47. 47.
    Geary WJ. The use of conductivity measurements in organic solvents for the characterisation of coordination compounds. Coord Chem Rev. 1971;7:81–122.CrossRefGoogle Scholar
  48. 48.
    Hathaway BJ. Oxyanions. In: Wilkinson G, Gillard RD, McCleverty JA, editors. Comprehensive coordination chemistry. New York: Pergamon Press; 1987.Google Scholar
  49. 49.
    Nakamoto K. Infrared and Raman spectra of inorganic and coordination compounds. Part B. Applications in coordination, organometallic, and bioinorganic chemistry. 6th ed. Hoboken: Wiley; 2009.Google Scholar
  50. 50.
    Solomon EI, Lever ABP. Inorganic electronic structure and spectroscopy, vol. II. Applications and case studies. Hoboken: Wiley; 2006.Google Scholar
  51. 51.
    Weil JA, Bolton JR, Wertz E. Electron paramagnetic resonance—elementary theory and practical application. Hoboken: Wiley; 1993.Google Scholar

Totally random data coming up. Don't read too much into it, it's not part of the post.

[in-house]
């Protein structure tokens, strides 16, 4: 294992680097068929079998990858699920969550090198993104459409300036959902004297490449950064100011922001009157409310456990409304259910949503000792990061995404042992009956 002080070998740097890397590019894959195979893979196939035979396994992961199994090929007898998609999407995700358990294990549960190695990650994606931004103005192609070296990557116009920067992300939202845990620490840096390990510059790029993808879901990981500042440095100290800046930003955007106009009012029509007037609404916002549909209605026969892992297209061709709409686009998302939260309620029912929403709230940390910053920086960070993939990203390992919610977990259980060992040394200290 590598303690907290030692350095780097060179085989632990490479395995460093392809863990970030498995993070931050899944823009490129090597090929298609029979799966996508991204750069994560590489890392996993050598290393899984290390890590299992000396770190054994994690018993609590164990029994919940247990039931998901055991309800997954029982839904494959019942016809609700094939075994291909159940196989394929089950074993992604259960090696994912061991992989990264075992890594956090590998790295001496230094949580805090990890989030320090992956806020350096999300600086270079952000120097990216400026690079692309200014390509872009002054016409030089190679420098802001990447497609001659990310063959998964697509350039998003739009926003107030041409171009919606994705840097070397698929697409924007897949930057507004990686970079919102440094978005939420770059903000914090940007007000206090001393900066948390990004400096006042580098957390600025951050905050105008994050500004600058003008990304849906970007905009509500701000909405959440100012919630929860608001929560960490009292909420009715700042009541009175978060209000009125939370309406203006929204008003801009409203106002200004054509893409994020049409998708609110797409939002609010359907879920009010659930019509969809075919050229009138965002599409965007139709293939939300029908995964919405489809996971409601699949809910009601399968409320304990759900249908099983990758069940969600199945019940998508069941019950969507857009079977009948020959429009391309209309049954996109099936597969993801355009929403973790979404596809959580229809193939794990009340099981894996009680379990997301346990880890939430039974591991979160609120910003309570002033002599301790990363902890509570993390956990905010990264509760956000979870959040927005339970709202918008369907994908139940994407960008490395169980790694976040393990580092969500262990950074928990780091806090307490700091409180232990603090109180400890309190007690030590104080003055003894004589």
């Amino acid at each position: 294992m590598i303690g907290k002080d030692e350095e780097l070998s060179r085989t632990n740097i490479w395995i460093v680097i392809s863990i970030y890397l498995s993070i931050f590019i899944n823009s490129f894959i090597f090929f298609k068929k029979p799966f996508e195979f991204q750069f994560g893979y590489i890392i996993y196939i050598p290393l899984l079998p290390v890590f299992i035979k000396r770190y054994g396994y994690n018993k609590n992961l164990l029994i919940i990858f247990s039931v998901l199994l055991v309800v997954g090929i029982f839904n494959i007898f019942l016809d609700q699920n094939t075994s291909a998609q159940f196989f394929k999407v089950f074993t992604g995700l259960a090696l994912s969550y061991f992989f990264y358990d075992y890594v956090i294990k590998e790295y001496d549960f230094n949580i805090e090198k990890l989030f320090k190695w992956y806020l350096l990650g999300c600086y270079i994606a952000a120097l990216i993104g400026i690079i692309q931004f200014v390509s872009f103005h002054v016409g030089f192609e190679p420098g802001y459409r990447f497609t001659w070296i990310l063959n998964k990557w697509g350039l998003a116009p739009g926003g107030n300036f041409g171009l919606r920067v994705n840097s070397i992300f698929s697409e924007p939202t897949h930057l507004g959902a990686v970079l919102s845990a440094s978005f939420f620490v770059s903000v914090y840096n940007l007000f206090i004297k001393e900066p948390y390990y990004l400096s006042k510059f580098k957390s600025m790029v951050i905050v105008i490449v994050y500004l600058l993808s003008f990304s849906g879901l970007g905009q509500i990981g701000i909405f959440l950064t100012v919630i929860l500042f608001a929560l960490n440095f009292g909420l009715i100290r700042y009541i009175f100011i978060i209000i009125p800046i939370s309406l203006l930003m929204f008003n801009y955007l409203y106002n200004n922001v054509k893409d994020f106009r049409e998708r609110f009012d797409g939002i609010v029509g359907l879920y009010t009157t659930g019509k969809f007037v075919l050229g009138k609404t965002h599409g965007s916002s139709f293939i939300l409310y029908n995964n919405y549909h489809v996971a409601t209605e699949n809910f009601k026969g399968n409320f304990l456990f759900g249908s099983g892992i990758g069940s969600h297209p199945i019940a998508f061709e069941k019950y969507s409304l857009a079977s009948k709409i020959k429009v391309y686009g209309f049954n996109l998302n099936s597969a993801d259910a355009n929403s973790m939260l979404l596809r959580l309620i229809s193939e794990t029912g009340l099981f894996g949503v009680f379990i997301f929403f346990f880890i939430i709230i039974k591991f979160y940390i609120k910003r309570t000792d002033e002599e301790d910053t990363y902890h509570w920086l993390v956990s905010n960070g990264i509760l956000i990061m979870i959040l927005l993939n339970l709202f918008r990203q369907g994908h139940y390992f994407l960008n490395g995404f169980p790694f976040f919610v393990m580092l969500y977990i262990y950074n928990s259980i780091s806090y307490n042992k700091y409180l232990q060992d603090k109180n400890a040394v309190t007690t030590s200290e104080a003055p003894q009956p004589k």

52. 52.
    Donoso JP, Magen GJ, Lima IF, Nascimento OR, Benavente E, Moreno M, Gonzales G. EPR study of Cu(II) ethylenediamine complex ion intercalated in bentonite. J Phys Chem C. 2013;117:24042–55.CrossRefGoogle Scholar
  53. 53.
    Badea M, Calu L, Čelan Korošin N, David IG, Chifiriuc MC, Bleotu C, Ionita G, Silvestro L, Maurer M, Olar R. Thermal behaviour of some biological active perchlorate complexes with a triazolopyrimidine derivative. J Therm Anal Calorim. 2018;134:665–77.CrossRefGoogle Scholar
  54. 54.
    Calu L, Badea M, Čelan Korošin N, Chifiriuc MC, Bleotu C, Stanică N, Silvestro L, Maurer M, Olar R. Spectral, thermal and biological characterization of complexes with a Schiff base bearing triazole moiety as potential antimicrobial species. J Therm Anal Calorim. 2018;134:1839–50.CrossRefGoogle Scholar